Vestibular System Components
There are two primary components of the vestibular system, which include the peripheral system (the inner ear and pathways to the brainstem) and the central system (the brain and brainstem).
The peripheral vestibular system is the non-auditory portion of the inner ear that contains three semicircular canals, two otolithic organs within the vestibule, and cranial nerve VIII.
Three semicircular canals detect the angular motion of the head in this way: when the head is rotated, it causes fluid in the semicircular canals, called endolymph, to move through the canals and into an enlarged area called the ampulla. According to Neuroscientifically Challenged, the ampulla contains hair cells. These hair cells, called stereocilia, are stimulated by the moving fluid, and this stimulation causes angular movement and bending of the stereocilia. Then neurotransmitters transfer information to cranial nerve VIII. The hair cells are the sensory receptors of the vestibular system.
Two otolithic organs within the vestibule are the saccule and utricle. They detect linear movement of the head. According to Kim Fox and the Vestibular Disorders Association, the saccule detects movement in the vertical plane (like jumping up and down), and the utricle detects movement in the horizontal plane (like walking forward or backward).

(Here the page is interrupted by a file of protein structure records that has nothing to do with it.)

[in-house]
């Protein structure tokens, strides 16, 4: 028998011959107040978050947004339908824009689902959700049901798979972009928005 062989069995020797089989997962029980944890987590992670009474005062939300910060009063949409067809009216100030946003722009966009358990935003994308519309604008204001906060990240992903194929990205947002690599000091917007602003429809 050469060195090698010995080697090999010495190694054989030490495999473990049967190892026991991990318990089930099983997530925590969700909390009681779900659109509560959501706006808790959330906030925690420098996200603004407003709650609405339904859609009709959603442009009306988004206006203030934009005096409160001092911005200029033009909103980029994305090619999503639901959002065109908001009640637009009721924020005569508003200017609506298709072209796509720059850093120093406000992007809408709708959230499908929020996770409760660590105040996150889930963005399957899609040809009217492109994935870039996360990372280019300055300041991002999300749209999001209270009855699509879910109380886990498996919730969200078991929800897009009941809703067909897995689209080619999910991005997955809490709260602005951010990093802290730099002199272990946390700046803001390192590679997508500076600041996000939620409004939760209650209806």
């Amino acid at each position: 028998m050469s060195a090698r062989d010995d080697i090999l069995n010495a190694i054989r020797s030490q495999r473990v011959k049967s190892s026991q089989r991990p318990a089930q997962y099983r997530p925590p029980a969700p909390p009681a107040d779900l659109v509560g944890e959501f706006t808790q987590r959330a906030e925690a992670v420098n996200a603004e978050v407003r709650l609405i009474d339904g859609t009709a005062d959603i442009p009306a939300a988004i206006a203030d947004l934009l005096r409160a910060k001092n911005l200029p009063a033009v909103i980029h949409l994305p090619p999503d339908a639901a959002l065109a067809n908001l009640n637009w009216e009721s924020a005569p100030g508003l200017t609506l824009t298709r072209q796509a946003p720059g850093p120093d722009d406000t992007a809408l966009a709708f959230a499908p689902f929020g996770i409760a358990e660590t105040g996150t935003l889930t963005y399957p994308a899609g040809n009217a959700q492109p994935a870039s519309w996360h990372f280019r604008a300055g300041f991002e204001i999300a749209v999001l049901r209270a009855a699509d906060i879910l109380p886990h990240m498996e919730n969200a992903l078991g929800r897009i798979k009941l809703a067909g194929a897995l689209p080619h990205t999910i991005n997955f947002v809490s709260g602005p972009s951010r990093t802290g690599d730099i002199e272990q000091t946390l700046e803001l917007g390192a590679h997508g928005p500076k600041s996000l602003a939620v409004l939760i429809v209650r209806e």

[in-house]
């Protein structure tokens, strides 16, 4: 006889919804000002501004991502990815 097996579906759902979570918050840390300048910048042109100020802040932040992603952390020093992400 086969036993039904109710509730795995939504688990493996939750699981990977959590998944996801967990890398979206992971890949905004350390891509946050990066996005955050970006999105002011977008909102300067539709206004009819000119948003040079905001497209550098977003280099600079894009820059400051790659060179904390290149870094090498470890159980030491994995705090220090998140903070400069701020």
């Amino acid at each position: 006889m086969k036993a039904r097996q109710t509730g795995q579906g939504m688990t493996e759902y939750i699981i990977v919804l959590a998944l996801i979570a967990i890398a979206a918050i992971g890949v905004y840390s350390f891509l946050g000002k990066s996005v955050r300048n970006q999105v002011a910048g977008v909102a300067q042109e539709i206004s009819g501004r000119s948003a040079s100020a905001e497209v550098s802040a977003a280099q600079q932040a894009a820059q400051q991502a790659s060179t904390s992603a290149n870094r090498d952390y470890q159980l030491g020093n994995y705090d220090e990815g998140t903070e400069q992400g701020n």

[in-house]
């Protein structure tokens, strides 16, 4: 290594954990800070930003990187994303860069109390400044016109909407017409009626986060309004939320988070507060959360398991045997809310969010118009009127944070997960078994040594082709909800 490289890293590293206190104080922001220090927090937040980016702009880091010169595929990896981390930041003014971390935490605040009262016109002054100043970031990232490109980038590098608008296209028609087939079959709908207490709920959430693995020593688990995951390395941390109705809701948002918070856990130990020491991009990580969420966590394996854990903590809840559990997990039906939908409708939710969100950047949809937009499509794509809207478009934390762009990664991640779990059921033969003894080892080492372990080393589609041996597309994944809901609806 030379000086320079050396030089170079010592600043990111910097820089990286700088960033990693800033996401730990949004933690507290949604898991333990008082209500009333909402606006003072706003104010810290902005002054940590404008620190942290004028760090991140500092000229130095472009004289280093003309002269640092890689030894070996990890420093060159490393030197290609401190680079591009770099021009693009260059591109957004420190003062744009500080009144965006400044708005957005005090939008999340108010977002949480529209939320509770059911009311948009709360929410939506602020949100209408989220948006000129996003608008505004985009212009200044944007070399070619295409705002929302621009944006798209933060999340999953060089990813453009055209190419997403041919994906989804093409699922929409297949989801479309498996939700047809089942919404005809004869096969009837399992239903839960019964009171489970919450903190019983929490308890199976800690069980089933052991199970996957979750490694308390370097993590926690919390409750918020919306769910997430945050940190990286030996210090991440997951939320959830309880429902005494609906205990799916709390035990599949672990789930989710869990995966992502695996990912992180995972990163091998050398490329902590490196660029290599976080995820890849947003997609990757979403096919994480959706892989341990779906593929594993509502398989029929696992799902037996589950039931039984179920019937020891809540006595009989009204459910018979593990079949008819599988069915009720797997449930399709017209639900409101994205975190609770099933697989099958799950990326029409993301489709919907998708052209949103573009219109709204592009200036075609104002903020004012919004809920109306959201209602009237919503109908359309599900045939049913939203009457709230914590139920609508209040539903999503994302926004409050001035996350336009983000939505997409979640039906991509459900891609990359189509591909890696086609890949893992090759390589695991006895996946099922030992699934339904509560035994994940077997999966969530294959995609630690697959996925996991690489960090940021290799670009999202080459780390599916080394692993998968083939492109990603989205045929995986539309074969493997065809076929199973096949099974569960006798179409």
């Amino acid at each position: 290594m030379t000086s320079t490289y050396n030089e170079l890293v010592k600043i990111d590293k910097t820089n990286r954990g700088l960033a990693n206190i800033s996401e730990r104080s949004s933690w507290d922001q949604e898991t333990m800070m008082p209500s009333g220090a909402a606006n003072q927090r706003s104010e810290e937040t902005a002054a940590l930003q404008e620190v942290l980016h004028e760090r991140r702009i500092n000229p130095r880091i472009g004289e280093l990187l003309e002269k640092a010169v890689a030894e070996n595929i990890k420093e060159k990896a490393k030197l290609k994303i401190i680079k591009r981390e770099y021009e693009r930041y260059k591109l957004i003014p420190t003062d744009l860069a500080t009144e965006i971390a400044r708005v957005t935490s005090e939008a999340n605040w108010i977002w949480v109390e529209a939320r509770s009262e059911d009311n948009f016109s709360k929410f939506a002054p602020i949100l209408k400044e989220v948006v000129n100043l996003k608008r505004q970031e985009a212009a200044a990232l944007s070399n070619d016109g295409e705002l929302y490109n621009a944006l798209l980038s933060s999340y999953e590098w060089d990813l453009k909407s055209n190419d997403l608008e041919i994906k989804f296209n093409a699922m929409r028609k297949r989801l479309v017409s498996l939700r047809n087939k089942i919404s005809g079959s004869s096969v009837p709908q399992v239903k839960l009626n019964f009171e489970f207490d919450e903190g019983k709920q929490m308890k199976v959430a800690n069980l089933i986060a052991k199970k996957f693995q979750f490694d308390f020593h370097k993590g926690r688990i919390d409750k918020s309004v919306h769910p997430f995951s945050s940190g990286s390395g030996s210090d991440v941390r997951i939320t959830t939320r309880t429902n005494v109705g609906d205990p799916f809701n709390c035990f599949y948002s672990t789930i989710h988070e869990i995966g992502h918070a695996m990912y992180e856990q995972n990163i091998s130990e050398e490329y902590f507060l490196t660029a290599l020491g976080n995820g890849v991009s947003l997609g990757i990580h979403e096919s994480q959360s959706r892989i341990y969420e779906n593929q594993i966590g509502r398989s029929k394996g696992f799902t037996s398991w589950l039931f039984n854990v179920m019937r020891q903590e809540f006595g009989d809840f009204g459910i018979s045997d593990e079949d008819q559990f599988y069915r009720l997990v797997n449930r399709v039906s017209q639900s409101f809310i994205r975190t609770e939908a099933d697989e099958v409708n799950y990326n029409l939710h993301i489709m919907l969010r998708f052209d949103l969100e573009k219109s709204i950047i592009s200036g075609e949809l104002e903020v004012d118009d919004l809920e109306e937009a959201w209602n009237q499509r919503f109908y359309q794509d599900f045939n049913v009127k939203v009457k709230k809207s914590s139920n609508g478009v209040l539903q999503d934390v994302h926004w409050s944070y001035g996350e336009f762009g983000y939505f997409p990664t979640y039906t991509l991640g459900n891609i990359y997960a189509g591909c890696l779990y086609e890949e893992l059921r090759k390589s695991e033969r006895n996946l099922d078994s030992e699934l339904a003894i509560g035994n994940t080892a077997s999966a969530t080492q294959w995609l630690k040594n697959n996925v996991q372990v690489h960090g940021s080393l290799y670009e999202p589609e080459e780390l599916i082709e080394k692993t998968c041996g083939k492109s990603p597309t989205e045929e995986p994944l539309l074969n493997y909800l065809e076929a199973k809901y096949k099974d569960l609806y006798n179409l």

When linear movement occurs, the otolithic organs are stimulated. This stimulation is caused by the fluid moving in the otolithic organs, leaving behind otoconia, otherwise known as calcium carbonate crystals, or “ear rocks.” These ear rocks cause the hair cells in the saccule and utricle to bend, leading to stimulation of cranial nerve VIII.
Cranial nerve VIII consists of the cochlear nerve for hearing and the vestibular nerve for balance. The vestibular nerve’s job is to transfer information related to balance from the semicircular canals and the otolithic organs to the central nervous system.
The central nervous system is made up of the vestibular nuclei, the ascending tract, and the descending tract.
The job of the vestibular nuclei is to process information involving balance received from the peripheral vestibular system. It also processes visual information from the eyes and somatosensory information from the muscles.
As soon as the vestibular nuclei complex processes all the information, it transfers it via the ascending tract to manage eye movement and via the descending tract to manage muscle movement.
The eyes are mainly stabilized through the vestibulo-ocular reflex (VOR), whereas the body is mainly stabilized through the vestibulospinal reflex (VSR). To determine if the VOR is functioning correctly, a person can hold a hand out about a foot from the face and look at the lines on the palm of the hand. If the lines get blurry, that’s normal.